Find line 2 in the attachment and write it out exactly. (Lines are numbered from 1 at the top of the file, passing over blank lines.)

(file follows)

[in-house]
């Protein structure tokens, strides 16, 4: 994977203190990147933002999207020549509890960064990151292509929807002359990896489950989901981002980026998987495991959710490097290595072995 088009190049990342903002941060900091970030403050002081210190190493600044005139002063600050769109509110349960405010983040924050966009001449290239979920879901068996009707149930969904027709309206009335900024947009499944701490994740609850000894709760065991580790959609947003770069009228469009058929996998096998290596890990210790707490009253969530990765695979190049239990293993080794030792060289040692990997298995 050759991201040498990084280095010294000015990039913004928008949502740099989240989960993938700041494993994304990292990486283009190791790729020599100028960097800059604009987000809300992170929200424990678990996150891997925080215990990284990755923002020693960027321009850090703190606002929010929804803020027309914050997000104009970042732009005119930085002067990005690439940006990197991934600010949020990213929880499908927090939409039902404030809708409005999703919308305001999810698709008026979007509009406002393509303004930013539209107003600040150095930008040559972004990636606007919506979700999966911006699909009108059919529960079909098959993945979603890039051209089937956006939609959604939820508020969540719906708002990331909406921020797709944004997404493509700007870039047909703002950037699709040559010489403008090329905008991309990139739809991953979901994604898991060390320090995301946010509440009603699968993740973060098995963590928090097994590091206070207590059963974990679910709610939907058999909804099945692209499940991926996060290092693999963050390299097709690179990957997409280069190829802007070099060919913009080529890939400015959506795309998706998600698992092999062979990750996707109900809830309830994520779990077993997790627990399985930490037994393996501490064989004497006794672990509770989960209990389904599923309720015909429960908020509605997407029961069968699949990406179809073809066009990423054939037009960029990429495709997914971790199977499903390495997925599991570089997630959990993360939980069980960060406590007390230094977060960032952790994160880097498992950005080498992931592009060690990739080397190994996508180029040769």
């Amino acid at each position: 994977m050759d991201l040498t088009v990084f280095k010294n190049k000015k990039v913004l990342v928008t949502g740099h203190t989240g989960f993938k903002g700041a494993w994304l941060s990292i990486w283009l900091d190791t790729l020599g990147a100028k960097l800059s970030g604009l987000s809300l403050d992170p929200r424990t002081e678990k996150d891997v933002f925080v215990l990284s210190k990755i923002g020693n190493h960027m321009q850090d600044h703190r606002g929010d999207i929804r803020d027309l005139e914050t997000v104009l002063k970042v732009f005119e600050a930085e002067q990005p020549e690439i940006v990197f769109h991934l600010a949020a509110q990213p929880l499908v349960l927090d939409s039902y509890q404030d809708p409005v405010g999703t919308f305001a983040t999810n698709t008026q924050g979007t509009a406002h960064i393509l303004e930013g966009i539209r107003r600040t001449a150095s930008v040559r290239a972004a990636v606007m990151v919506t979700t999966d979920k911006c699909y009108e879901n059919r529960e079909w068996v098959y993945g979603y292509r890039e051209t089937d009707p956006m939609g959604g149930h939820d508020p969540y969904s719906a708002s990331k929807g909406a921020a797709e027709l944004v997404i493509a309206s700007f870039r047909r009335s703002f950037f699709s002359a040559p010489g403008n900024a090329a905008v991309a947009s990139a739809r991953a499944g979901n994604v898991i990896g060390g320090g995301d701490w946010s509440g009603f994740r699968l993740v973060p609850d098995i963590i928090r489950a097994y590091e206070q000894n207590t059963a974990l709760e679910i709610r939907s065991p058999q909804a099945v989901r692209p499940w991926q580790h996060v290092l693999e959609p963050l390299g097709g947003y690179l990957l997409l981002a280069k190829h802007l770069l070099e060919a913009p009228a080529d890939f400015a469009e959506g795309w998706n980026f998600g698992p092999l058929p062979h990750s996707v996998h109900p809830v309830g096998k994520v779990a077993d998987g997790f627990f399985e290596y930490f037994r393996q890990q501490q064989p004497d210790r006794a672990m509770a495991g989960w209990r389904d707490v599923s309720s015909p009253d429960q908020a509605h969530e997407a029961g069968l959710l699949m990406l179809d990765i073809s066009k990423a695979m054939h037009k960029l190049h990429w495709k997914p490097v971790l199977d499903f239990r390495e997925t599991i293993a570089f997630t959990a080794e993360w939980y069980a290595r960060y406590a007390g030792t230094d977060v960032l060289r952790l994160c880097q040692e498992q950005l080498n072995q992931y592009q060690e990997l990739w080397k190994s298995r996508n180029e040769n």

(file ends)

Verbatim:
């Protein structure tokens, strides 16, 4: 994977203190990147933002999207020549509890960064990151292509929807002359990896489950989901981002980026998987495991959710490097290595072995 088009190049990342903002941060900091970030403050002081210190190493600044005139002063600050769109509110349960405010983040924050966009001449290239979920879901068996009707149930969904027709309206009335900024947009499944701490994740609850000894709760065991580790959609947003770069009228469009058929996998096998290596890990210790707490009253969530990765695979190049239990293993080794030792060289040692990997298995 050759991201040498990084280095010294000015990039913004928008949502740099989240989960993938700041494993994304990292990486283009190791790729020599100028960097800059604009987000809300992170929200424990678990996150891997925080215990990284990755923002020693960027321009850090703190606002929010929804803020027309914050997000104009970042732009005119930085002067990005690439940006990197991934600010949020990213929880499908927090939409039902404030809708409005999703919308305001999810698709008026979007509009406002393509303004930013539209107003600040150095930008040559972004990636606007919506979700999966911006699909009108059919529960079909098959993945979603890039051209089937956006939609959604939820508020969540719906708002990331909406921020797709944004997404493509700007870039047909703002950037699709040559010489403008090329905008991309990139739809991953979901994604898991060390320090995301946010509440009603699968993740973060098995963590928090097994590091206070207590059963974990679910709610939907058999909804099945692209499940991926996060290092693999963050390299097709690179990957997409280069190829802007070099060919913009080529890939400015959506795309998706998600698992092999062979990750996707109900809830309830994520779990077993997790627990399985930490037994393996501490064989004497006794672990509770989960209990389904599923309720015909429960908020509605997407029961069968699949990406179809073809066009990423054939037009960029990429495709997914971790199977499903390495997925599991570089997630959990993360939980069980960060406590007390230094977060960032952790994160880097498992950005080498992931592009060690990739080397190994996508180029040769």